Nova Hreod Academy

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Nova Hreod Academy
Nova Hreod Academy Logo.jpg
Motto The best in everyone
Established 1966
Type ULT Academy
Principal Darren Barton
Location Akers Way
Moredon
Swindon
Wiltshire
SN2 2NQ
England
51°35′28″N 1°48′11″W / 51.591°N 1.803°W / 51.591; -1.803Coordinates: 51°35′28″N 1°48′11″W / 51.591°N 1.803°W / 51.591; -1.803
Local authority Swindon
DfE URN 140515 Tables
Ofsted Reports Pre-academy reports
Students 1,146
Gender Mixed
Ages 11–16
Colours Navy Blue and White          
Headteachers 1997-2008 Andrew Fleet, 2008-2014 Julie Tridgell, 2014-Present Darren Barton
Website novahreodacademy.org.uk

Nova Hreod Academy (formerly Hreod Burna Senior High School, Hreod Parkway School and Nova Hreod College) is a mixed secondary school with academy status, located in Swindon, Wiltshire for students aged 11 to 16.

History[edit]

Hreod is the Anglo Saxon word for a reed. The small stream that runs along the bottom of the field where the school was built is called the Hreod Burna, from which the first school got its name. It is a term found in the Domesday Book entry for the locality and describes a minor tributary of the River Ray which still runs through the valley in which Nova Hreod Academy lies.

Hreod Burna Senior High School was opened in 1966 for students aged 14 to 18, and had a sixth form. Initially, children were drawn from Moredon Secondary and Ferndale Secondary.

The Head Teacher was Dr Blackwell, who remained at the school until 1984, just after New College opened to provide education for all sixth form students in the region. In 1983, Hreod Burna Senior High School amalgamated with Moredon Secondary School to form Hreod Parkway School, under the headship of Mr Cleall. Both Ferndale Secondary and Pinehurst Secondary were closed, and their buildings used for other activities by the local council.[1][2]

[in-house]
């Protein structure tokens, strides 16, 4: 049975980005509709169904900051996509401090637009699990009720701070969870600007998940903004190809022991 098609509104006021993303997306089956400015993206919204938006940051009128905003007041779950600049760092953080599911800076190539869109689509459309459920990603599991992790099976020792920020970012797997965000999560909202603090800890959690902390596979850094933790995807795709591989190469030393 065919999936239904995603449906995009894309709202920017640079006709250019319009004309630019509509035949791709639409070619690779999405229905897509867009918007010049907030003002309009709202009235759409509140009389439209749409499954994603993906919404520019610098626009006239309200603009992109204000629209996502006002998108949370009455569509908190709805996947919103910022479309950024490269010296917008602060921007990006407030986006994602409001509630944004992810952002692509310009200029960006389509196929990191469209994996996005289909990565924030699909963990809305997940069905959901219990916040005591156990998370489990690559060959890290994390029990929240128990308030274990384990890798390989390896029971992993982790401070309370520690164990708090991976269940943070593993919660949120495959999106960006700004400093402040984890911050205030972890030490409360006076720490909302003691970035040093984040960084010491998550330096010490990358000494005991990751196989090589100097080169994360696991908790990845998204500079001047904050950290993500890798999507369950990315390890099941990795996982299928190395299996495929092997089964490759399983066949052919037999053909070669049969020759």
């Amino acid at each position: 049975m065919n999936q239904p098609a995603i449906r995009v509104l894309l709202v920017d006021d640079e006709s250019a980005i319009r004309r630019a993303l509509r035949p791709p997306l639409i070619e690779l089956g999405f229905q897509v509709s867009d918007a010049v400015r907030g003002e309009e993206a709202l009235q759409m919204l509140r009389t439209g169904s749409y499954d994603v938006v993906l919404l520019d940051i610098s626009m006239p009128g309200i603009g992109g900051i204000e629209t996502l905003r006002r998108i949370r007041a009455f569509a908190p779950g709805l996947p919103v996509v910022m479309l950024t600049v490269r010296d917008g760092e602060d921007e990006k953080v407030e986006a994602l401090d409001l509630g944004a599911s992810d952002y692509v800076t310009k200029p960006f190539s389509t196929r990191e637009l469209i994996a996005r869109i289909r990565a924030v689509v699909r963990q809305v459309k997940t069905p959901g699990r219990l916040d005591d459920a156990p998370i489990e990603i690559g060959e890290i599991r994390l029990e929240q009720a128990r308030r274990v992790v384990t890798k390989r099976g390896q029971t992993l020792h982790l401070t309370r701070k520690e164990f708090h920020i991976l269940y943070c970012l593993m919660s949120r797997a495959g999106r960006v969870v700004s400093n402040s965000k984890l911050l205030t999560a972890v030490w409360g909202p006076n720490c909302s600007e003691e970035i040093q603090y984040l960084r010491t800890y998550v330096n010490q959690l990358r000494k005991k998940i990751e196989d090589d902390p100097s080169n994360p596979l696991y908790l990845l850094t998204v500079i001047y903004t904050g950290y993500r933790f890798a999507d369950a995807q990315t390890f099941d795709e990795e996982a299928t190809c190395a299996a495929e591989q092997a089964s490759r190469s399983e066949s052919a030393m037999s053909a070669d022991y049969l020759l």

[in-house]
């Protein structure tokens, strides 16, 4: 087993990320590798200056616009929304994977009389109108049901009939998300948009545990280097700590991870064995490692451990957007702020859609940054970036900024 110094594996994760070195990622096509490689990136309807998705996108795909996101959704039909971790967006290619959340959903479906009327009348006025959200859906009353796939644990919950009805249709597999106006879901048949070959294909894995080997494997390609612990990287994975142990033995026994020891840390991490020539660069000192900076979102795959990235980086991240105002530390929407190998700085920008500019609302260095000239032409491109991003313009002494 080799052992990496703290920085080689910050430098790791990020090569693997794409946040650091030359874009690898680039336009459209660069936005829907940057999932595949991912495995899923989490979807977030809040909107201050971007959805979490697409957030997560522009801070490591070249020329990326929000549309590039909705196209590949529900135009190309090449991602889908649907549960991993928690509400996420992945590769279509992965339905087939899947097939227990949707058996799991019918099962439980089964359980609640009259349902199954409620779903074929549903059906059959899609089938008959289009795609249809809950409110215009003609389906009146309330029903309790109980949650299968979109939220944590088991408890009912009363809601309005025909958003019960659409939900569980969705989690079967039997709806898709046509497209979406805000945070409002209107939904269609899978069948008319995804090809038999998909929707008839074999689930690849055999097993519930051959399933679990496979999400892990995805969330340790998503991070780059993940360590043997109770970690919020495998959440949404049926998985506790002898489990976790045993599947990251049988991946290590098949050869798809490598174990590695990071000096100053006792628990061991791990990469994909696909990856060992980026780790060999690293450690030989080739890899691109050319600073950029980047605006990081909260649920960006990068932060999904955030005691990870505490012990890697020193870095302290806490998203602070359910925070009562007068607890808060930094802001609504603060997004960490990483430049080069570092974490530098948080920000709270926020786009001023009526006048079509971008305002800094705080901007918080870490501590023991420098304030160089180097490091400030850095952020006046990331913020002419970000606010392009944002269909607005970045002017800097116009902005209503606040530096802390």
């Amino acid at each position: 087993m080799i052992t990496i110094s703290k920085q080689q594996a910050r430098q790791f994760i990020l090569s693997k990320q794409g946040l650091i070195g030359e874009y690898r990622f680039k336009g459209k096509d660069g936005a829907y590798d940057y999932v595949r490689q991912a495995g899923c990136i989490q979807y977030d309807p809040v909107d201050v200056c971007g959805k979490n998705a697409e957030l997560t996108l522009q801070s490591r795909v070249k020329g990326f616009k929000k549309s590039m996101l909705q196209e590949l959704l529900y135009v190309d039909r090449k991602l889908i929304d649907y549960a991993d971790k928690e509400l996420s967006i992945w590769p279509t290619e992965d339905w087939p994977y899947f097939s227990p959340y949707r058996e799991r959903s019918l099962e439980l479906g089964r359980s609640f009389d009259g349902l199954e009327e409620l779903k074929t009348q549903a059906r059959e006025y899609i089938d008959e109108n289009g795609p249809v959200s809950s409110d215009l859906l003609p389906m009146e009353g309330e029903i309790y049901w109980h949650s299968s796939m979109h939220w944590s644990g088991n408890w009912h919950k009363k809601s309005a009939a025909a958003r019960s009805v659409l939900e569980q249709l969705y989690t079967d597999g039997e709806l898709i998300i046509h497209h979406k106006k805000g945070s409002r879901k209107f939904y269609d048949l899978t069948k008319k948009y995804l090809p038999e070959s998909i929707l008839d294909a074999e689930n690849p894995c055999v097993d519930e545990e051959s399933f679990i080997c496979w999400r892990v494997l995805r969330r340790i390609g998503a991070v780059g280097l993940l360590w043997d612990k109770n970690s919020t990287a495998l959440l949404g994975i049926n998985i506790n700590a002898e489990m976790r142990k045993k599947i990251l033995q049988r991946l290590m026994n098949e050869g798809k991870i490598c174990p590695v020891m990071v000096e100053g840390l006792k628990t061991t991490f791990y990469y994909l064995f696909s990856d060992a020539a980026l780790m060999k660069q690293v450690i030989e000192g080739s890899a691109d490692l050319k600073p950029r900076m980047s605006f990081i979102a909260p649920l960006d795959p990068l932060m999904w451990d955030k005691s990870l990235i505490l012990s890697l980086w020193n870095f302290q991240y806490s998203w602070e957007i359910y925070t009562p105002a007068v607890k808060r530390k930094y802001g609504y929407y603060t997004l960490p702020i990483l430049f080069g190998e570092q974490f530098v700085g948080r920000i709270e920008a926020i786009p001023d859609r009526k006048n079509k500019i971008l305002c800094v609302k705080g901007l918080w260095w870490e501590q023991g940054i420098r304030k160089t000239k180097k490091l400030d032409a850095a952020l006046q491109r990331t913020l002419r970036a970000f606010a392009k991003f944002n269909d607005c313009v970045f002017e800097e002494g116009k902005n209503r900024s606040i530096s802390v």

Hreod Parkway School began receiving pupils aged 11 to 16 from the same area covered by Hreod Burna Senior High School. However, it is widely acknowledged that a combination of council under-funding and the catchment area having a high number of low-income families unable to pick up the shortfall, were significant factors in Ofsted introducing special measures as a failing school in April 1996.[3]

Rebuilding[edit]

In 1997, Andrew Fleet took over as Head Teacher and set about repairing the school’s academic reputation and rebuilding the campus, which had fallen into serious disrepair.

The inspectors identified a number of areas of improvement since the last inspection in 1996.
"The school was re-organised in 1998 so that the lower and upper schools were split either side of Akers Way. Plans were drawn up to completely rebuild the school. Mr Fleet introduced many new systems and procedures to raise standards, but these measures are yet to be applied consistently across the school by all teachers".
"We have not suddenly started work on these problems since Ofsted visited", Fleet said, "We have been addressing our problems ever since I arrived, but in some areas progress has been slower than we'd hoped. Being in special measures will actually help us accelerate certain changes that we need to make, as it will enable greater intervention by the school and the LEA to address the problem areas".[4]

New campus[edit]

New school on Akers Way in January 2007

In Easter of 2007, Fleet achieved his goal when Hreod Parkway was vacated and everyone moved into the new campus built on an adjacent green field site. The new school was renamed Nova Hreod.

Julie Tridgell became Headteacher in September 2008. In 2009[5], and again in 2016[6], GCSE results put Nova Hreod on the list of the most improved schools in the country.

ULT Academy conversion and transformation[edit]

The school converted to Academy status during the 2013/14 school year, under the United Learning group.[7] This conversion saw ULT's Darren Barton take over as Headteacher (Principal in ULT terms).[8]

In 2015 the school’s headline GCSE measures doubled to 60%. The following year, this increased to 62% of students gaining at least five A*-C grades including English and Maths. In February 2017 Ofsted inspectors judged the school to be ‘Good’, marking the first time in the school’s history that it has achieved such a rating.[9]

References[edit]

External links[edit]